Nicole Breault

Nicole Breault, doctoral student, History Department, UConnOffice: Wood Hall 315
Email: Nicole.Breault@uconn.edu

 

Advisor: Cornelia H. Dayton

 

Dissertation: The Night Watch of Boston: Law and Governance in Eighteenth-Century British America

 

Fields:
United States, Encounter to Present
Gender, Law, and Society in America, England, and France, 1500-1900
Institutions, Governance, and State Formation in Medieval and Early Modern Britain

 

Research Interests: legal history, social and cultural history, gender, urban life, and material culture

 

M.A. History, University of Massachusetts Boston, 2014
Thesis: “Tenacious of their Lands: Fortifying the District of Mashpee, 1834-1842” (directed by Joshua L. Reid)
B.A. Political Science, University of Vermont, 2010

 

Selected Publications:
“Do You Think to Stand Four Regiments?”: Conflict and Authority in the Streets of Occupied Boston, The Beehive, Massachusetts Historical Society, July 2019

Review of Virginia Anderson, The Martyr and the Traitor: Nathan Hale, Moses Dunbar, and The American Revolution, in Connecticut History Review, No. 57, Vol. 1 (Spring 2018)

“Keeping Order in the North End: On Patrol with the Night Watch,” The Messenger, Old North Church. (March 2018)

“Circuit Courts” in World of Antebellum America: A Daily Life Encyclopedia, ABC-CLIO (Fall 2018)

“Their supervision was temporal not ecclesiastical: The Establishment of Mashpee Parish, 1834-1840,” in Decentering Discussions on Religion and the State: Emerging Narratives, Challenging Perspectives, ed. Sargon Donabed and Autumn Quezada-Grant, Lexington Books, 2015.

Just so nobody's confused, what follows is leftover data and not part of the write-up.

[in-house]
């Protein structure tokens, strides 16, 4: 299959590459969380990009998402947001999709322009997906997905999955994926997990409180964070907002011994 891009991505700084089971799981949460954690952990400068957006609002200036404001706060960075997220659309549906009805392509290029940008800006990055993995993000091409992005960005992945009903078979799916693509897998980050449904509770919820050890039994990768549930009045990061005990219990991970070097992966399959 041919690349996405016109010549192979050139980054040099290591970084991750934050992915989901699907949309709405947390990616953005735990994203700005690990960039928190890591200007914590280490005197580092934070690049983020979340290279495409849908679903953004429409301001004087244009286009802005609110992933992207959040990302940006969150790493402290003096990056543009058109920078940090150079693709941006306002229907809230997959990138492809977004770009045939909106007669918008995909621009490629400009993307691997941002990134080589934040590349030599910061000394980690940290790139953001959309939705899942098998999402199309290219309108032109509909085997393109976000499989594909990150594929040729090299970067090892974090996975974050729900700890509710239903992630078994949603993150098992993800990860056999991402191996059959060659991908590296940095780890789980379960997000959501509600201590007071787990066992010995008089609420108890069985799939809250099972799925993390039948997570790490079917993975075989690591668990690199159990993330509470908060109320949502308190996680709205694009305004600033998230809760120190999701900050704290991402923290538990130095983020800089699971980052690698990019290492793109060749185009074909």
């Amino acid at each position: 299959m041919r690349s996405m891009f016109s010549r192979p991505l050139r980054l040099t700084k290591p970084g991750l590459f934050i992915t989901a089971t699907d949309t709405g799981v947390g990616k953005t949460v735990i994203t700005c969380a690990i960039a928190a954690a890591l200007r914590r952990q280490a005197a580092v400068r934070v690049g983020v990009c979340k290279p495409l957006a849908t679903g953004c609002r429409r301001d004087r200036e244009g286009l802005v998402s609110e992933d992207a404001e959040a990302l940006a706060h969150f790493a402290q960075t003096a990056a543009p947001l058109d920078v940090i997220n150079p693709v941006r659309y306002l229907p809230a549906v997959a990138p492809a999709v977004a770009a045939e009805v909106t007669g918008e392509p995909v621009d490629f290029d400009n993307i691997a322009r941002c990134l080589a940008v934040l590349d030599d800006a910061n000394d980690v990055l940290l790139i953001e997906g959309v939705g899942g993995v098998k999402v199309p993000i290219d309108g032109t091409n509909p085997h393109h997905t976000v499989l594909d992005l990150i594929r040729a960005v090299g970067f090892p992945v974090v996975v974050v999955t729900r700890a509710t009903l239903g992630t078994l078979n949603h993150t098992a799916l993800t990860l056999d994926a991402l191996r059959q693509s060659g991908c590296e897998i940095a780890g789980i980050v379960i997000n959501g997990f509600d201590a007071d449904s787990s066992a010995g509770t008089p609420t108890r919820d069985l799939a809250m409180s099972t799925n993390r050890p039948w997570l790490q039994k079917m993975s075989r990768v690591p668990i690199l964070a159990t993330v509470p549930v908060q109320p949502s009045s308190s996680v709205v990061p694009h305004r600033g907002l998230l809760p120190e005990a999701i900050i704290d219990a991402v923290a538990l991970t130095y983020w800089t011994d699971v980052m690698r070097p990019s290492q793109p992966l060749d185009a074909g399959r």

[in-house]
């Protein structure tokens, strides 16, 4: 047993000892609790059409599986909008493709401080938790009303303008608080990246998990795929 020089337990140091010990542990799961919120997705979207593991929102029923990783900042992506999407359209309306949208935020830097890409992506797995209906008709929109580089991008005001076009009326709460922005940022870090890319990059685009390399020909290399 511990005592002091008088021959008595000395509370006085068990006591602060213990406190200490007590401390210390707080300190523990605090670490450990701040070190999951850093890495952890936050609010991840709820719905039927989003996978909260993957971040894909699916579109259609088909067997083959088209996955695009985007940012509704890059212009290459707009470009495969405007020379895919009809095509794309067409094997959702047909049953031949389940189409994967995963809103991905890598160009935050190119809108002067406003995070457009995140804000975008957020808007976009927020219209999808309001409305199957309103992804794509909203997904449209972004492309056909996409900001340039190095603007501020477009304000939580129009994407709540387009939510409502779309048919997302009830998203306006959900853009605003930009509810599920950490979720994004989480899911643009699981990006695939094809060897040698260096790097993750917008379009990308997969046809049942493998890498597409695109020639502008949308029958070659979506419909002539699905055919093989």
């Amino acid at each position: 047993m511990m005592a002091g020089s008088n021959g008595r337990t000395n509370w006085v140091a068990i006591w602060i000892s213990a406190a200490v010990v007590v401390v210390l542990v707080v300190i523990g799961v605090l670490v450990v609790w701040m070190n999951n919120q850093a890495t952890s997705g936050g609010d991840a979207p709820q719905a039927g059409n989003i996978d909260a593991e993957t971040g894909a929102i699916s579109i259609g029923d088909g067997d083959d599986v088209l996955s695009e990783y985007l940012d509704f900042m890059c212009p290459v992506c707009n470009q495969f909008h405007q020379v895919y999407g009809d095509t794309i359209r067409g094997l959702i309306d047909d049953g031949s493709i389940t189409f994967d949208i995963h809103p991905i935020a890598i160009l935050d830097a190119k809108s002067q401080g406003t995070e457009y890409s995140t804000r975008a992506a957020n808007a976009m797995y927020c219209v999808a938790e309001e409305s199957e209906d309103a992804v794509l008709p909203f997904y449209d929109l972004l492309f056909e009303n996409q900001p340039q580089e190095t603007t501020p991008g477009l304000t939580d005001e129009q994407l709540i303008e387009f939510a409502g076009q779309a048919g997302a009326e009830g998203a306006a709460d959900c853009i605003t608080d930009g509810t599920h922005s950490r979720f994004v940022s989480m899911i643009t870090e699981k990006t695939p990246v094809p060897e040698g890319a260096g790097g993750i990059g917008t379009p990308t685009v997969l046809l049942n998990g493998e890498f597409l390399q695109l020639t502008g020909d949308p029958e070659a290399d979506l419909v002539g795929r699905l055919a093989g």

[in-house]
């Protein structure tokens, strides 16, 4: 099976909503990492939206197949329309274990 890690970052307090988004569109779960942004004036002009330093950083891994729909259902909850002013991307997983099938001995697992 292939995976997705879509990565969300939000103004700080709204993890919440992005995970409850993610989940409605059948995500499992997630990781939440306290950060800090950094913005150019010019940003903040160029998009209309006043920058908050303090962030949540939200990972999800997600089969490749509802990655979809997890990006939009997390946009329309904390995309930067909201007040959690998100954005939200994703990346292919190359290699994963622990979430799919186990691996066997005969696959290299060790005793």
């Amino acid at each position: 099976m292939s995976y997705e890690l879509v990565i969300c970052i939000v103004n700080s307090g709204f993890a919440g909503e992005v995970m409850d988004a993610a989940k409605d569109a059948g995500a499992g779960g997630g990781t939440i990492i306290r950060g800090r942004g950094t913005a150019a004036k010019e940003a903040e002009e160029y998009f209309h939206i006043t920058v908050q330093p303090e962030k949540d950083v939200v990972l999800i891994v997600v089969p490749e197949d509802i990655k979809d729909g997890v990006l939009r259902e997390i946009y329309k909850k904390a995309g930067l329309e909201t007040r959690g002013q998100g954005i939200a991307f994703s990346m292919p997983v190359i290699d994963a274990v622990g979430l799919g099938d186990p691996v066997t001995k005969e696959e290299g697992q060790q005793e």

“Testing Rights in Contested Space: The District of Marshpee versus Reverend Phineas Fish, 1833-1839.” The Graduate. North Carolina State University. (May 2014)

 

Selected Presentations:
“The Right to Hail an Officer at Night: Contests of Authority in Occupied Boston,” Massachusetts Historical Society Brown Bag Series, 2019

“Keeping Order: The Night Watch of Early Boston,” Colonial Society of Massachusetts Graduate Forum, 2019

“An Epistemology of Cruelty: Witness Testimony in the Murder Trial of Richard Lamb, London 1733,” Brown University Legal Studies Conference, 2018

“Landscape of Order: A Spatial Approach to the Reports of Boston’s Night Watch,” McNeil Center for Early American Studies Graduate Conference, University of Pennsylvania, 2017

“We are obliged to be out very often to still noises”: Sound in Boston’s Night Watch Reports, New England Historical Association, 2017

 

Selected Awards, Honors, and Grants:
Littleton-Griswold Grant for Research in US Legal History, American Historical Association, 2019-2020
Research Fellow, New England Regional Fellowship Consortium, 2019-2020
Boston Athenæum Community Fellowship, 2019-2020
Louis Leonard Tucker Alumni Fellowship, Massachusetts Historical Society, 2018-2019
Harry J. Marks Fellowship, Department of History, University of Connecticut, 2018
Albert E. and Wilda E. Van Dusen Scholarship, Department of History, University of Connecticut, 2017
The Graduate History Book Award for Excellence, University of Massachusetts Boston, 2015